Post-pandemic, business and benefits are all about hyper-personalization

The pandemic was a tectonic shift that changed the world. Businesses were closed and only the most important workers were allowed to appear Workplace. The skies over Los Angeles, where I live, became crystal clear as the commuter pollution disappeared. The streets were empty. Mainstream workers began demanding hazard pay, PPPs, increased paid sick leave and job retention. What followed was not the “few weeks to flatten the curve” promised by politicians, but 24 months that would change everything.

I was recently honored to be invited to participate in a web chat series sponsored by BCS Financial and hosted by Eric Silvermanfounder of Voluntary Disruption to discuss the massive impact that COVID-19 is having on HR and employee income industry. During this conversation, I mentioned that no single event has done more to shake the societal status quo since 9/11.

There is no going back to the old game of benefit fairs and brown bag lunches and studies that fail to acknowledge the new anxieties, telecommuters and the Great Resignation. But there is a silver lining for those looking for a way to differentiate your consulting practice.

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COVID has caused working Americans to take stock of their benefits, realizing both their volatility and their financial exposure. After years of apathy and disengagement, they’re now ready to get actively involved—and it didn’t take a cancer diagnosis to spark that realization.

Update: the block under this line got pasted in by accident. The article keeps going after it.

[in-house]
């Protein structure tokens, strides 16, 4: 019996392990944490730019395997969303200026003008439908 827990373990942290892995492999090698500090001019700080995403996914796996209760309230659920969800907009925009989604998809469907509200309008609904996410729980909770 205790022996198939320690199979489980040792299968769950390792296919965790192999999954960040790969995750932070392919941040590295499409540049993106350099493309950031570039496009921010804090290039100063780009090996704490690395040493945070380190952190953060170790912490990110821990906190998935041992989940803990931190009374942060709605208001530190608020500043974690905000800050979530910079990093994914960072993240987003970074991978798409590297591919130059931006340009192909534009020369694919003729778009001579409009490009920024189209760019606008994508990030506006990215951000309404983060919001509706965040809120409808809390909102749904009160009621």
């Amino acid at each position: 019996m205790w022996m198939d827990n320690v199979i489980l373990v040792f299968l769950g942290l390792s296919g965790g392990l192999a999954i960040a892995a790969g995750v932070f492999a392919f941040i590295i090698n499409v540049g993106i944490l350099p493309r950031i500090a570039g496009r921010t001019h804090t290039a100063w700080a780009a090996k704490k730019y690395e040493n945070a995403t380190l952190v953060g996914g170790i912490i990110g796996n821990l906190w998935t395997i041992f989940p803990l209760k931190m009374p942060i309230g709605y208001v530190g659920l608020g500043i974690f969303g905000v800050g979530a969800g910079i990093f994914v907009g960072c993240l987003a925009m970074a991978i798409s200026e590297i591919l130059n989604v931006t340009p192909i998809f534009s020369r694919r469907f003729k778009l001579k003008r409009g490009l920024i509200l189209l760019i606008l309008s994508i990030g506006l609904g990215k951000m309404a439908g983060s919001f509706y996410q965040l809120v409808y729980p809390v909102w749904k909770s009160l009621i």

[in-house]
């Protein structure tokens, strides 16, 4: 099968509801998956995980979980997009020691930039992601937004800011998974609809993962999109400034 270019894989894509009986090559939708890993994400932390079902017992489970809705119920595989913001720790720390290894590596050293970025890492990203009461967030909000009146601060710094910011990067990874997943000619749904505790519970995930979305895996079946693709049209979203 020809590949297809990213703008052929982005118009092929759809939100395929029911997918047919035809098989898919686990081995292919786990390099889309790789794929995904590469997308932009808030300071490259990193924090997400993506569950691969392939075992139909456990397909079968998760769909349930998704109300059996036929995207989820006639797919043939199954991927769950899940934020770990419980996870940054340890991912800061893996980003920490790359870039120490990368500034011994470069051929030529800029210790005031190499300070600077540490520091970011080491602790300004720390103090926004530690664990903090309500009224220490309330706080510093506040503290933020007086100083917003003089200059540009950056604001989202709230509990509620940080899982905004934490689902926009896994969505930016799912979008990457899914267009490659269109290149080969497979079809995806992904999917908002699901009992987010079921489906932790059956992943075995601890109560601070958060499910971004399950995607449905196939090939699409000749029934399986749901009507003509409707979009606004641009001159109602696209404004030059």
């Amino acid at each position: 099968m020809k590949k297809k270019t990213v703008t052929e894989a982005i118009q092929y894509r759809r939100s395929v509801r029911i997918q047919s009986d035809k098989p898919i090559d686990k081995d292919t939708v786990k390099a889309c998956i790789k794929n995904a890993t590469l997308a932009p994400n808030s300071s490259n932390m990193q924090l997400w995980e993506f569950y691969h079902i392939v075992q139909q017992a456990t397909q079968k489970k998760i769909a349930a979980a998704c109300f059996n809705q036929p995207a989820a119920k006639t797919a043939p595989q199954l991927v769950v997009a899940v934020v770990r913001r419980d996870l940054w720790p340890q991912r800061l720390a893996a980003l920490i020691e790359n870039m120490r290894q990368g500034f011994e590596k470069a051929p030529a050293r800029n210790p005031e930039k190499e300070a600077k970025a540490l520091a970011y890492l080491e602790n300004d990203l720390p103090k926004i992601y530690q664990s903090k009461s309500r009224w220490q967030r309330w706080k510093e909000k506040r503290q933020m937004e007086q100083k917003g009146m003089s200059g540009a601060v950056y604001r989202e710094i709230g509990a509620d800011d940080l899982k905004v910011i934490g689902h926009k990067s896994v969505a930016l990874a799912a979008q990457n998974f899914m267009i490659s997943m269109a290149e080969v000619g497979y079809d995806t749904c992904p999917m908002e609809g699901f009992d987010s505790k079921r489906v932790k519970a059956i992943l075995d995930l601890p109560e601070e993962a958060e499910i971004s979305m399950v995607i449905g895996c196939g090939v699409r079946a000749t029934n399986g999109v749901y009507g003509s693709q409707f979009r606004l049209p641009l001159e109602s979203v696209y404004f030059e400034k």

HR departments dealing with multiple confusing issues are eager for solutions to all their new problems. Allowing customers to talk about their concerns will provide all the information you need to get your money’s worth. Two areas of concern you’ll hear about most often include unsustainable spending and a weak grasp of strategic imperatives.

With health care costs growing at twice the rate of wages and three times the rate of inflation (before the recent spike), they are expected to double by 2027, according to the U.S. Bureau of Labor Statistics’ National Compensation Survey. In addition, Aflac reports that new plan designs and other cost containment strategies have failed to capture the attention and imagination of employees. After just 32 minutes of looking at their options, 92% defaulted to their previous coverage.

As both core and voluntary benefits become increasingly commercialized, industry professionals and carriers can no longer approach product categories such as core, voluntary, ancillary, etc., in a single silo. This leaves them to tell only part of the story, further exacerbating the challenges of poor employee decision-making, which has resulted in an estimated 80% wrong coverage selection. The result is an average of $1,431 a year in unnecessary costs and many of the aforementioned HR issues. So what are the solutions?